“I will not fail you. I will not fail the Filipino people. We will not fail you. This is our last hurrah in public service, there is no room for selfish interests or personal motives,” seryosong pananalita ni Lacson sa panayam sa kanya ng DWIZ radio nitong Sabado.
“We have no other agenda. Considering our age and track record in public service, we have something to offer the Filipino people,” dagdag ni Lacson.
This is the rallying cry of Sen. Panfilo M. Lacson and Senate President Vicente C. Sotto III as they seek to restore Filipinos’ trust in the government.
“I will not fail you. I will not fail the Filipino people. We will not fail you. This is our last hurrah in public service, there is no room for selfish interests or personal motives,” Lacson said in an interview on DWIZ radio Saturday.
“We have no other agenda. Considering our age and track record in public service, we have something to offer the Filipino people,” he added.
It is sad that as individuals, we have developed this wrong attitude of checking on our medicine cabinets at home only when somebody already gets sick or hurt, when we should always be prepared with making available medicines for common colds, cough, fever as well as unexpected injuries and emergencies.
But it is pathetic that our national health authorities are no different, being reactive instead of proactive. Knowing the Delta variant has already gripped India and Indonesia, it seems they have not prepared adequately.
The reports involving the vessels from Indonesia that moored in Butuan – where the crew became potential spreaders of the Delta variant – are a case in point to highlight that “medicine cabinet” attitude of our authorities. It seems nothing has changed from early 2020, when our health officials failed miserably in the conduct of contact tracing on the fellow passengers of a Wuhan couple who traveled from Cebu to Dumaguete and Manila. Worse, government refused to close our borders to travelers from Mainland China when we already knew that the first known COVID-19 patient came from Wuhan, China in December 2019.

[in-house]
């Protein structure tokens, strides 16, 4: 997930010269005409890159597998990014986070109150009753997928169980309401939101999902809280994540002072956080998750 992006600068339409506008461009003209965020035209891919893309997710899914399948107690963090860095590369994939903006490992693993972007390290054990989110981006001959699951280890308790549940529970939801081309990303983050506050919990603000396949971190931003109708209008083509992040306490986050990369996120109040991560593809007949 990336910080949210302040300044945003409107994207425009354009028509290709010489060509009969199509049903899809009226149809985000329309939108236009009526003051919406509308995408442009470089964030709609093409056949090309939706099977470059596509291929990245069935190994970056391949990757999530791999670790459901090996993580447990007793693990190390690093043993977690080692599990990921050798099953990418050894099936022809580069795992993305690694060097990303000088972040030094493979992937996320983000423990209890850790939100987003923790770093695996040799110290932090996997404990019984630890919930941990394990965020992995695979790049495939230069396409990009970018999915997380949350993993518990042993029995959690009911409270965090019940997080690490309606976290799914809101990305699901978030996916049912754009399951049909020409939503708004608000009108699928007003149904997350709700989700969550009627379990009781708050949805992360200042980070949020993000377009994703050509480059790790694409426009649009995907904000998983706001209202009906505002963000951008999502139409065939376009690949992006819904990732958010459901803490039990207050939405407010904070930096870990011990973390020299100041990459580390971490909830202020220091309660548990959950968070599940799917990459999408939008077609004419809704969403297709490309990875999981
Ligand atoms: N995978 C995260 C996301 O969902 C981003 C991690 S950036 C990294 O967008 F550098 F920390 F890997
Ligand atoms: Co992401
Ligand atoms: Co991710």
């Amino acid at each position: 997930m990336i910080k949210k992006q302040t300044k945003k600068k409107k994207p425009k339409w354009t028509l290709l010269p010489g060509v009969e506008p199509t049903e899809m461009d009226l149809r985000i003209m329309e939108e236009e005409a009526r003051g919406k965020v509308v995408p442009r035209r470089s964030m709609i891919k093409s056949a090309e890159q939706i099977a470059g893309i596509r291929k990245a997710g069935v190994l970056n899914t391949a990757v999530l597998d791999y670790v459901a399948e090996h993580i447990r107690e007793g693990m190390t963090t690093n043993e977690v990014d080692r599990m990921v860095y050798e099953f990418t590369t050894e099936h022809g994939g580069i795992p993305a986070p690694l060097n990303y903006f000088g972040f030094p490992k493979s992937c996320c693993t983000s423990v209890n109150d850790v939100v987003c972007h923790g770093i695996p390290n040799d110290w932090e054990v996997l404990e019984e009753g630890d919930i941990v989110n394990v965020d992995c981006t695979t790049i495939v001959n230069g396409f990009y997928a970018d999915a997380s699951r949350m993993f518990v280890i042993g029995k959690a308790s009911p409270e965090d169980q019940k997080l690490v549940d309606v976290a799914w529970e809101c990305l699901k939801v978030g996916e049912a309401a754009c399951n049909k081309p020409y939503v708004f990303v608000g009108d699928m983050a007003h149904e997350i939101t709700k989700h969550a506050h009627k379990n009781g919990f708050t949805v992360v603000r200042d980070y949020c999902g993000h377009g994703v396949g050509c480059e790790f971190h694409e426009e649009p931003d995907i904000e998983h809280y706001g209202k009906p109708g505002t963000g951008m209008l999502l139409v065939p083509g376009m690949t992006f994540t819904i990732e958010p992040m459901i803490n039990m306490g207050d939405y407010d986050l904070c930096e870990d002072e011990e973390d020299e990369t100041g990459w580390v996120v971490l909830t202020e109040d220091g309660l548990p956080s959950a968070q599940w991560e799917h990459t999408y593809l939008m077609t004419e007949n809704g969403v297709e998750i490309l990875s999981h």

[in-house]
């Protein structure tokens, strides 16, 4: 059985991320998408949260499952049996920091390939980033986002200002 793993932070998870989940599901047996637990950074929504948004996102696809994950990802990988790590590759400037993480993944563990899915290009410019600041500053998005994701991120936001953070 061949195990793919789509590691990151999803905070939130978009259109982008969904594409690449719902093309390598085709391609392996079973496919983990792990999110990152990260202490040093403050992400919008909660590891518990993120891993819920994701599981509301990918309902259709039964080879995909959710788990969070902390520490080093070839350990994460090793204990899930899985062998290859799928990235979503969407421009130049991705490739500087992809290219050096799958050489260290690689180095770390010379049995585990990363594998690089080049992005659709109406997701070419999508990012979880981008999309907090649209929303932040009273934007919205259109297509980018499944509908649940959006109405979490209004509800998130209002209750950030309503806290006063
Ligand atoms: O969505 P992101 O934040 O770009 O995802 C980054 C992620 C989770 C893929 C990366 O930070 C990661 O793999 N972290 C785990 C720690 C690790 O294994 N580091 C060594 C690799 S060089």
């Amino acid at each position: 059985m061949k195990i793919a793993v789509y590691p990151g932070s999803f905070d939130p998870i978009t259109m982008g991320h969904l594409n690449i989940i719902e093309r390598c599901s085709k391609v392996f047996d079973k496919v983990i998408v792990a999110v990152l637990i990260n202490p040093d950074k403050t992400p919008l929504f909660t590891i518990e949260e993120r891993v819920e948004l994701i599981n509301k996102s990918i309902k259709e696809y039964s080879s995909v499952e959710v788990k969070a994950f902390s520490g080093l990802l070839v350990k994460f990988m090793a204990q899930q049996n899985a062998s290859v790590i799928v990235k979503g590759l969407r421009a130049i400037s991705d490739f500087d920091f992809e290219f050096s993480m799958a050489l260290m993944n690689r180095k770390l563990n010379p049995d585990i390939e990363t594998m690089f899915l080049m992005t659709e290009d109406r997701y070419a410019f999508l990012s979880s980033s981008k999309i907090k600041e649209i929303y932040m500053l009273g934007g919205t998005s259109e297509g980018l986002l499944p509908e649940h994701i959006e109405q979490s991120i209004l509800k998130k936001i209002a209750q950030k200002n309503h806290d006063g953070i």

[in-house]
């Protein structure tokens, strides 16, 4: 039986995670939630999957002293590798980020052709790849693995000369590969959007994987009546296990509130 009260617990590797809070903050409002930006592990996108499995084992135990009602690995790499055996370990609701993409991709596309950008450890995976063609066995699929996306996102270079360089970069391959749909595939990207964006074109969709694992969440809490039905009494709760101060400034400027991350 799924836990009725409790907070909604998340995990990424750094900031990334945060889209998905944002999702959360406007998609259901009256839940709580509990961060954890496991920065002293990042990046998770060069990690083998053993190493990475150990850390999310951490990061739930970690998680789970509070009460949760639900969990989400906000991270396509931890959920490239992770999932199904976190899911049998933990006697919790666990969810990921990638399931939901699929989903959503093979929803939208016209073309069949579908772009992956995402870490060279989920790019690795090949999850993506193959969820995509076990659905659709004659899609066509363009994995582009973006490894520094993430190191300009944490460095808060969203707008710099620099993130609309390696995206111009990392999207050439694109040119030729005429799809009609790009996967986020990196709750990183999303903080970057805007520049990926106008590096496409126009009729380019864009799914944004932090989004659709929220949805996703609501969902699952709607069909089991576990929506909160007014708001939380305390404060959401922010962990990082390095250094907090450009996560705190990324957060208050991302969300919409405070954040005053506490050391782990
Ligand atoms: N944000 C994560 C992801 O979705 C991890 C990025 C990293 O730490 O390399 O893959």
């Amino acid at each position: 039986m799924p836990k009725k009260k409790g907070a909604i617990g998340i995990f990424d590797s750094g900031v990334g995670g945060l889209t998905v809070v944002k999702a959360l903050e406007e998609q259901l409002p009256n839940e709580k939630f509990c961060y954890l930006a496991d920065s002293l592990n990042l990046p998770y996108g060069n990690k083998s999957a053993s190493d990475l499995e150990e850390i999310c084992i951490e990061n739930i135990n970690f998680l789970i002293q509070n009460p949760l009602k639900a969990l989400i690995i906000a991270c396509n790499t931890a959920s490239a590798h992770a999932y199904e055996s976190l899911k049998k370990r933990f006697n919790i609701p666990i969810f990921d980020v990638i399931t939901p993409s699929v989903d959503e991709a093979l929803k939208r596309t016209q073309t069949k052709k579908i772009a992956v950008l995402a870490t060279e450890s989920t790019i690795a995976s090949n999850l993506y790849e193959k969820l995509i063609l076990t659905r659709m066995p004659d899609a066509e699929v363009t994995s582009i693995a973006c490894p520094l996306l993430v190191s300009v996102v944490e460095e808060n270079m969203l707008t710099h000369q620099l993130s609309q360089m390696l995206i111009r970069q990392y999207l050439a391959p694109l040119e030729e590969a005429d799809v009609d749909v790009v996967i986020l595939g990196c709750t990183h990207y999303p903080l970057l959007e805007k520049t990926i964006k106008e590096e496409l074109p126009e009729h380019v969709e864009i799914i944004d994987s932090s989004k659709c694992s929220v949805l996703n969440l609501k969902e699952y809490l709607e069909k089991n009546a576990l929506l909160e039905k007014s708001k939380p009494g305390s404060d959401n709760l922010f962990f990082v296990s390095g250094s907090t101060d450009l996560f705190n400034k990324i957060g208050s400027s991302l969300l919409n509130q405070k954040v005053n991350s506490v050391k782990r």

That said, the first order of the day for the next leader of the country is to scout for a more qualified and better person at the helm of the Health Department, and make sure that business and health don’t mix especially during a time of extreme emergency like the pandemic.
Also, the public sector must always take the lead and initiative from the private sector in addressing health emergencies, but not to a point of discouraging the latter from being partners in the endeavor. For, if the private sector has taken the initiative, it can only mean that the government is failing to address the problem at hand. Sadly, it is what is happening.
The effects of global warming have become evident in that a lot has changed in our environment. The deadly flooding that devastated parts of western Europe is the most recent – and grim – proof of this.
That being said, no nation can do it alone. It is time for the community of nations to really take this issue very seriously. The Earth can only take so much abuse, cruelty and punishment from man. If we still cannot see some obvious acts of revenge from Mother Nature, we may wake up one day personally witnessing her fury upon us, one way or the other.
Meanwhile, Senate President Tito Sotto and I continue to do our research on climate change and related issues, as the issue was consistently brought up in the consultations that we have conducted so far.
Mas magiging epektibo at matagumpay ang mga hakbang para basagin ang “vicious cycle” ng korapsiyon, kung makikiisa at magiging aktibo ang publiko sa laban na ito.
Isa ito sa mga nakikitang solusyon ni Senador Panfilo Lacson, sa harap ng katotohanan na naging ugali na ng mga nasasangkot na magpalamig at manahimik lamang muna hanggang sa tuluyan nang makalimutan ng tao ang kanilang ginawa.
“Some officials have lost all sense of shame. Even if charges are filed against them, they just lie low because they know that once the issue dies down and the public no longer thinks much of it, they can go back to their old ways,” banggit ni Lacson sa panayam ng Radyo Katribu.
“That said, the vicious cycle of corruption is not limited to those in government. It takes two to tango: those who corrupt – and the public who wittingly or otherwise turns a blind eye,” dagdag ng mambabatas.